REPORT: Where apartment value has dropped the most in Dubai

According to a new report published by Asteco, the average rate of apartments in the city decreased by as much as four percent in the third quarter of this year.

The Q3 Dubai Real Estate Report found that Dubai Marina witnessed the greatest decline, falling by 19 percent. Downtown Dubai followed with 18 percent while Sports City and Bur Dubai followed with 16 percent.

The report compared the year-on-year rate of property value and found that Business Bay and Dubai Marina witnessed an 8 percent drop compared to last year, while Dubai Sports City, International City and Jumeirah Village, each recorded a 7 percent decrease.

Interestingly, the only two areas that remained on par with previous recordings were The Greens and DIFC.

The report also highlighted changes across all property types in Q3. Sales in office space have maintained constant while the villa segment has experienced a 1 percent downfall.

Speaking on the news, the Managing Director of Asteco, John Stevens said: “The Q3 results clearly showed a rise in transactions across the market, as owners and tenants continued to secure the best deal possible. However, while the market remained flat or witnessed marginal decreases, some areas did show more pronounced drops, particularly year on year.”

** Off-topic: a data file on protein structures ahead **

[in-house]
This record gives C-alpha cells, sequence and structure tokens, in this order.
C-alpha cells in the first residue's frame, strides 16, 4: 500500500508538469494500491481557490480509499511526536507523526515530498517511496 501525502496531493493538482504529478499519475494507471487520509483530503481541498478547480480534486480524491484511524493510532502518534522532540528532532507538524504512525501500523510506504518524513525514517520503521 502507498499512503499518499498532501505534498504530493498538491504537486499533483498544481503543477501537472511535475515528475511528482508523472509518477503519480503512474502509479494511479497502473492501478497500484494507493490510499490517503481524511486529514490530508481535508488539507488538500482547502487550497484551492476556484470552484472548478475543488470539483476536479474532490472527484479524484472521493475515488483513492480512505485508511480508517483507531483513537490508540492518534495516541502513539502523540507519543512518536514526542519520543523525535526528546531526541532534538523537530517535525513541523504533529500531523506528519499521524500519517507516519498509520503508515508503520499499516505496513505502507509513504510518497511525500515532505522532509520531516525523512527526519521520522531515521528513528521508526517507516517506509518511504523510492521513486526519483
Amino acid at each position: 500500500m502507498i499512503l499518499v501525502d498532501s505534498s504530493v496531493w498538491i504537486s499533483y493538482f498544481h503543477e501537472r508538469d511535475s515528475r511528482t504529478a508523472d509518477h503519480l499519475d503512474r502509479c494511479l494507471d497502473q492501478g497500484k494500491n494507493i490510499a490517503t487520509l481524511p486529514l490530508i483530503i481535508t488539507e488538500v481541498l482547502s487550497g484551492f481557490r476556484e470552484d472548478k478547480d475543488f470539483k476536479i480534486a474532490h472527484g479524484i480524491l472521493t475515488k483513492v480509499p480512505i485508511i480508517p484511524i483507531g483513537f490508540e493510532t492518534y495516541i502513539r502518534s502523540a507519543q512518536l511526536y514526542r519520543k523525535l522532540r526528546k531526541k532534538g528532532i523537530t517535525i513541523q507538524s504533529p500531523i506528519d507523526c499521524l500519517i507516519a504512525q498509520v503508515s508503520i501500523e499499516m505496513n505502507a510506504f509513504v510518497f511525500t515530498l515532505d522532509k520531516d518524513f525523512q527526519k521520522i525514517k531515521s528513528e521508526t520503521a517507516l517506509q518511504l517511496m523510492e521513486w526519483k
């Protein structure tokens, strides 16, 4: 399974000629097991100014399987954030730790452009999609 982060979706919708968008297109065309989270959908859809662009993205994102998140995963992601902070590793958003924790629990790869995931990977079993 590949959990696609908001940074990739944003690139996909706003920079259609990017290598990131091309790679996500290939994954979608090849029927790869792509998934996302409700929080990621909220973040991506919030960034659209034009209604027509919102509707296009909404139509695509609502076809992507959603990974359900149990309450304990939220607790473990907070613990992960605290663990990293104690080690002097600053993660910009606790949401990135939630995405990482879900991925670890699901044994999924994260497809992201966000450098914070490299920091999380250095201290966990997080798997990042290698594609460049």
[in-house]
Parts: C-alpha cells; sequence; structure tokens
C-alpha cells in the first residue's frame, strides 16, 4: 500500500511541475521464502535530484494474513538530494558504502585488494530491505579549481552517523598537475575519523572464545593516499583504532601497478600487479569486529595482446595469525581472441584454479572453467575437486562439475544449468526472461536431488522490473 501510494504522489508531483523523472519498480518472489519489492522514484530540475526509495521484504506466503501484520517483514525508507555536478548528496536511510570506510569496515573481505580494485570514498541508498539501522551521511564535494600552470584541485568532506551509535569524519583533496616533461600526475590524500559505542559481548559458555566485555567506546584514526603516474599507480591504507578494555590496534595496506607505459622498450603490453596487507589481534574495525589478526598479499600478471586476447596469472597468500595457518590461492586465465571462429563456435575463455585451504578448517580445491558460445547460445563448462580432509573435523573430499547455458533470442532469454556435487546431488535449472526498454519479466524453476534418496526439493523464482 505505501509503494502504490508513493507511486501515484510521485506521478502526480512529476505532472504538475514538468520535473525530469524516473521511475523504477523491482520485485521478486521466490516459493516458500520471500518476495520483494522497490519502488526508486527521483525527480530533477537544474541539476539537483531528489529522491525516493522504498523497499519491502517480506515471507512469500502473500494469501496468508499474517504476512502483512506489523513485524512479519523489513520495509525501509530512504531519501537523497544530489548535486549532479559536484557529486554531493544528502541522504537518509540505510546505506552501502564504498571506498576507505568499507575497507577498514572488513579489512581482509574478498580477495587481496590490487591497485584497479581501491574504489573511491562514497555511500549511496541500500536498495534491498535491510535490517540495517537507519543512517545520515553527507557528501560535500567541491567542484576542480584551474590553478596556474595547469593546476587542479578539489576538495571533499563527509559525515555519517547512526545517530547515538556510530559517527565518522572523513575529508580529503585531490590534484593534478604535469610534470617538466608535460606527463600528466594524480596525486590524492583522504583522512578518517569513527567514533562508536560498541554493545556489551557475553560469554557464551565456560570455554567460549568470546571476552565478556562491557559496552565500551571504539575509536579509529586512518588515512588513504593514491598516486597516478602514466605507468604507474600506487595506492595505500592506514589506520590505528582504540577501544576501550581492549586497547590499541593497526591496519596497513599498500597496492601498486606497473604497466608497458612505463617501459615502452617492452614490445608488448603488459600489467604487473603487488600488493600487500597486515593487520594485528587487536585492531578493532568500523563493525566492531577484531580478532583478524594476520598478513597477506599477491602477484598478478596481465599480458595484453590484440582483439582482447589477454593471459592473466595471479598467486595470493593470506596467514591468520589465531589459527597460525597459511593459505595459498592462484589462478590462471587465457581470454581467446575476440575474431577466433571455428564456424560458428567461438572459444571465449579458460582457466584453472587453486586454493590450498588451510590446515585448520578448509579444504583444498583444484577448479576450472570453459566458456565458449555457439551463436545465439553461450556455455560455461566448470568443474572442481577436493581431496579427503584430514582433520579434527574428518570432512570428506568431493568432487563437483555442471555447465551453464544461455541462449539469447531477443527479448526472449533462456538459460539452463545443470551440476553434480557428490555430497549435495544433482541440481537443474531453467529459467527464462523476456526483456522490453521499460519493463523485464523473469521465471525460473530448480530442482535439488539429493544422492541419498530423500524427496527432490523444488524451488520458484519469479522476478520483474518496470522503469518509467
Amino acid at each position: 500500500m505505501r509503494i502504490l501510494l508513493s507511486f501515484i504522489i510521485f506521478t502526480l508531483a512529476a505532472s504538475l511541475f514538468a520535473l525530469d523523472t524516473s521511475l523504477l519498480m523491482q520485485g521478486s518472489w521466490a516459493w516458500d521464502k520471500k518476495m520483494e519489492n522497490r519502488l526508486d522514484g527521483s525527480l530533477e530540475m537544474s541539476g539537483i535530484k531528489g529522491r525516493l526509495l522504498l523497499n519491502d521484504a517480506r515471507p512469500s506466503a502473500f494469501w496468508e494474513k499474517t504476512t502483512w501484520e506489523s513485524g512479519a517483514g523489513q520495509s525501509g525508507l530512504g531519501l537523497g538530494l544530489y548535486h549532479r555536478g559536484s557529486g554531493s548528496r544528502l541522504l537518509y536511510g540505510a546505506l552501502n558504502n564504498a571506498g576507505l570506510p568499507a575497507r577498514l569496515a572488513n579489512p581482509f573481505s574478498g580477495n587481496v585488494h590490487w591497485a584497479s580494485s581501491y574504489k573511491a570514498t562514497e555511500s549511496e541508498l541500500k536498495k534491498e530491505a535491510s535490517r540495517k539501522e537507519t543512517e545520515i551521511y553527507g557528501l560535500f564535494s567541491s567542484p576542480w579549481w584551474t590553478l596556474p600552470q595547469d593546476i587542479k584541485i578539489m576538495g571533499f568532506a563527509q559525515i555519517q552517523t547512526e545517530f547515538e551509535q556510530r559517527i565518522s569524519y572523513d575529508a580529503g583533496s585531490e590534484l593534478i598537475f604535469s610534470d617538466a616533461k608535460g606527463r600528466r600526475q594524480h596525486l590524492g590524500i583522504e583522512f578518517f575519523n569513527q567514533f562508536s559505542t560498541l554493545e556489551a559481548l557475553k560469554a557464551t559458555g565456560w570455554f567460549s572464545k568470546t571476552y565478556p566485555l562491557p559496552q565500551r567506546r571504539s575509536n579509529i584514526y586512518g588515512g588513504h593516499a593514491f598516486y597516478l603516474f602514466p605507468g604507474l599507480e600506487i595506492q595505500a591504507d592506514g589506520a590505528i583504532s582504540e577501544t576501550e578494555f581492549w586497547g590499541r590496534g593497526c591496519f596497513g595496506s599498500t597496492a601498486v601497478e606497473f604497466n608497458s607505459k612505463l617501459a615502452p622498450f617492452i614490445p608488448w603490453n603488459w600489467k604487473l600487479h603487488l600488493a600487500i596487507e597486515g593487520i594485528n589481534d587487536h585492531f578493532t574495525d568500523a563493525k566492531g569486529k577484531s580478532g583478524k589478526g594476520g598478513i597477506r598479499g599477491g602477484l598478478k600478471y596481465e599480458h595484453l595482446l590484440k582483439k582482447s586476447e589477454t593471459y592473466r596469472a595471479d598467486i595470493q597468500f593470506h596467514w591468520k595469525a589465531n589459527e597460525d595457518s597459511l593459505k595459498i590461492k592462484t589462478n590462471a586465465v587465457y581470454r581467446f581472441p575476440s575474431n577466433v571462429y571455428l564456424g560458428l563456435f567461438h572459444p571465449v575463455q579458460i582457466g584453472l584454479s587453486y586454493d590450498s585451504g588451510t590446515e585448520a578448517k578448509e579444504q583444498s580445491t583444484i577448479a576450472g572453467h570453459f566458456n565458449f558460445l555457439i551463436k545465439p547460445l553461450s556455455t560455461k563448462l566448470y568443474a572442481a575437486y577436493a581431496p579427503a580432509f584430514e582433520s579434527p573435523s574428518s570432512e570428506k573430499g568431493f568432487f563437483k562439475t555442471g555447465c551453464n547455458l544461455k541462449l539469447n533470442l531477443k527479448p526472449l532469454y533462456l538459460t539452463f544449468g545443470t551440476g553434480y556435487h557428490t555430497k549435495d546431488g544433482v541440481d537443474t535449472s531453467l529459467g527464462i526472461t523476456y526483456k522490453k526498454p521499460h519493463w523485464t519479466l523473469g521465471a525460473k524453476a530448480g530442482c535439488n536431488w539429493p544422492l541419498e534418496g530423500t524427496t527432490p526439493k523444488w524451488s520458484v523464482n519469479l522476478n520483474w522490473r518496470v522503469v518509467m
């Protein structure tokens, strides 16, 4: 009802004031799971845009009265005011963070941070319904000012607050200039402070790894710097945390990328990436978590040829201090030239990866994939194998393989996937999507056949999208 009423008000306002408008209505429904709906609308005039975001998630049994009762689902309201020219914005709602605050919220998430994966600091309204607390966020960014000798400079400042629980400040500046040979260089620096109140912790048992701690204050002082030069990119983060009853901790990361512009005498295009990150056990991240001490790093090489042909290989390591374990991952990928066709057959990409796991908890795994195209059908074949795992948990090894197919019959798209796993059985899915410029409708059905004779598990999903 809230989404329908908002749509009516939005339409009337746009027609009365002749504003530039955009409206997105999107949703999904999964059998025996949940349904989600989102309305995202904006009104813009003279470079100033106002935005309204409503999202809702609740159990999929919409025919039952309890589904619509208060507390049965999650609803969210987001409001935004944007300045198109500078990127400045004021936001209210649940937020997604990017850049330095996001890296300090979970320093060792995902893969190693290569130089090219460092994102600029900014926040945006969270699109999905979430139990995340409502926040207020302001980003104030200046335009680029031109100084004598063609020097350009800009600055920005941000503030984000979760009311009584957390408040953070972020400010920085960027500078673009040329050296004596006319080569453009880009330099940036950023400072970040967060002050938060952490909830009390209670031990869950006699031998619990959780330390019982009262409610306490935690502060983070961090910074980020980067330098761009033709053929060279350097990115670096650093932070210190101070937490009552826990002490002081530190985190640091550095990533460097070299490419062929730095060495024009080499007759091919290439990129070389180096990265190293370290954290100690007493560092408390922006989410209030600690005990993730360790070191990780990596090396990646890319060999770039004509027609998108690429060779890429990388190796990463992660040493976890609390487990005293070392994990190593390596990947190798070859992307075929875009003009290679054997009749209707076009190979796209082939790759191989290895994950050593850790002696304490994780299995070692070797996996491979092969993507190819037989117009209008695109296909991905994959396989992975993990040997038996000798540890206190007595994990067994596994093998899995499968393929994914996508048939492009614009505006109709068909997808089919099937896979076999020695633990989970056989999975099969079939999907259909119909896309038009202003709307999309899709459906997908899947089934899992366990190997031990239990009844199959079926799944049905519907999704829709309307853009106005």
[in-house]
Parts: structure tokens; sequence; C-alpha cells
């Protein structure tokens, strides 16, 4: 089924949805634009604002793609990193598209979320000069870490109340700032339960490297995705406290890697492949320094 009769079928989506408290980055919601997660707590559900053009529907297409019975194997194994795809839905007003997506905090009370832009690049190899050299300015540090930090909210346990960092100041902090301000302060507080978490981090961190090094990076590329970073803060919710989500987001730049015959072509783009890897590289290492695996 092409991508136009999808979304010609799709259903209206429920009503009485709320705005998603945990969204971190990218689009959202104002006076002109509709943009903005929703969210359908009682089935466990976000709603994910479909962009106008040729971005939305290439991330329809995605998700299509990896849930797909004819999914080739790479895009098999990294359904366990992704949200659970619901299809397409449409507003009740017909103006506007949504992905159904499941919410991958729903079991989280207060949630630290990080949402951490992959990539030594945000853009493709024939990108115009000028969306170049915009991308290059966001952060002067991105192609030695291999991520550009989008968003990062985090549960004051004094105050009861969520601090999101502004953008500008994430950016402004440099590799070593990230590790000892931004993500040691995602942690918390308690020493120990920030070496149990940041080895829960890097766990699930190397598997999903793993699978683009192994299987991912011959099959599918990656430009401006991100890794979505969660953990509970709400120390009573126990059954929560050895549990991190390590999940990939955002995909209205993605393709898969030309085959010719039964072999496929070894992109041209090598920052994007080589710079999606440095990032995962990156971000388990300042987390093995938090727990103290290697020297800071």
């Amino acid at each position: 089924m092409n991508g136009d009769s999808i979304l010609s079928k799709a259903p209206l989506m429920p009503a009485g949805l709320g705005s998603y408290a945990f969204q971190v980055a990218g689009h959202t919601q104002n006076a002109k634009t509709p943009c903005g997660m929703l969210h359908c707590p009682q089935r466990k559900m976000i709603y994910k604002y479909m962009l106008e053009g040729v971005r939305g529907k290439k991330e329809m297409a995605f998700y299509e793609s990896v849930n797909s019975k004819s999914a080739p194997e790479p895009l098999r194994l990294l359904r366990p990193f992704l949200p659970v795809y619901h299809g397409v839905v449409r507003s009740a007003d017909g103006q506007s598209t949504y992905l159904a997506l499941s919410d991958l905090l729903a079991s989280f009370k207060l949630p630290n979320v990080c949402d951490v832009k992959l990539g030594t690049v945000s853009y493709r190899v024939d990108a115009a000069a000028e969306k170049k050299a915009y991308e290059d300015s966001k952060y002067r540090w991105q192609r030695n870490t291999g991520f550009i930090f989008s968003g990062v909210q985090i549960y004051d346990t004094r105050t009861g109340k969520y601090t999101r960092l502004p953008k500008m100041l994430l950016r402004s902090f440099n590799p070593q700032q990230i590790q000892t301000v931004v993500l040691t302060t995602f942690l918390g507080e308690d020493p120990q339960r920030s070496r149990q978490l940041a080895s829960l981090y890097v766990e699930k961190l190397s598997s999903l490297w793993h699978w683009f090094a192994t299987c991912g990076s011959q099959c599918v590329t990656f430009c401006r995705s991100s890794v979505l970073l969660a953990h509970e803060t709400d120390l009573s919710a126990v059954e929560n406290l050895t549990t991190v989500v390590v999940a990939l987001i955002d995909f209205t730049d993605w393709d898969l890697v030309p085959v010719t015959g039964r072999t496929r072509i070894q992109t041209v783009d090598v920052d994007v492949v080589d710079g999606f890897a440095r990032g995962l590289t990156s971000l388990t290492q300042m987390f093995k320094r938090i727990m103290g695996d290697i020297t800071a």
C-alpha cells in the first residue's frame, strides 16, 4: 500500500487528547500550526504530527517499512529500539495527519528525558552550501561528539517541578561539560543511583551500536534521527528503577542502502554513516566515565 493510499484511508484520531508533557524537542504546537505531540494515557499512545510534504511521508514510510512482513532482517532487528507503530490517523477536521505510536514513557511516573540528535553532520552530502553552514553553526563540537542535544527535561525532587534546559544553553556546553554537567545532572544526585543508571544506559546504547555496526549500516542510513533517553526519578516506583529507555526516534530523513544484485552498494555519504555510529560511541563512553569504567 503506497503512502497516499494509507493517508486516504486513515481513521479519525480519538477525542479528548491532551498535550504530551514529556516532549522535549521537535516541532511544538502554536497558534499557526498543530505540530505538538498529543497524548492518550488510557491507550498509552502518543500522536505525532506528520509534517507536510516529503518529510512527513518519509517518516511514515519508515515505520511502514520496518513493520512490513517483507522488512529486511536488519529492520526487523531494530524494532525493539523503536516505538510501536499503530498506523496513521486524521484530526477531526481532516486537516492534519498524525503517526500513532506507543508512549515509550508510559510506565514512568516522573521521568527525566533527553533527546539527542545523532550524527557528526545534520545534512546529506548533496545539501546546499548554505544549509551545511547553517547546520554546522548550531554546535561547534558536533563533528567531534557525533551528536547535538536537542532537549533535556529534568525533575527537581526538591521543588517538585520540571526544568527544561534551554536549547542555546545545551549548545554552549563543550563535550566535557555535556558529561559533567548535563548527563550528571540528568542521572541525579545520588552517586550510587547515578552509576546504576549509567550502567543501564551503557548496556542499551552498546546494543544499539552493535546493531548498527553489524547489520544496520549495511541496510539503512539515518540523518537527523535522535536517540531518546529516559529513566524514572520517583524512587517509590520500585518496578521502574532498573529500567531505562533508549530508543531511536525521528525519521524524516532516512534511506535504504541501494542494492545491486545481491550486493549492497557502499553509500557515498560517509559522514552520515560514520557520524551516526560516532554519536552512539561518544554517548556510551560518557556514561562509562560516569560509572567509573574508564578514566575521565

Asteco’s report coincides with that published by the Propertyfinder Group earlier this year.

The study was conducted on 23 neighbourhoods across Dubai between September 2016 and March 2017. It found that the sale price had dropped in 17 districts while rental values declined in 21 of the areas surveyed.

According to the report, Downtown Dubai experienced the greatest decline at 6.7 percent while IMPZ and Dubailand reported a 3.6 percent and 3.5 percent drop, respectfully.

Speaking on the decline at the time, Propertyfinder’s chief commercial officer, Lukman Hajje said: “The report confirms what most have suspected; prices continue to ease, both in sales and rentals across most communities in the UAE.”

He added: “There are a number of elements at play; high levels of construction in the lead up to 2020 increasing supply and competition for buyers and renters; a new reality of oil prices at US$50 per barrel, a historically strong dollar making UAE property comparatively more expensive despite the declines, and a historically low GBP and Euro encouraging British and European owners to liquidate their UAE property holdings to realise currency profits.”

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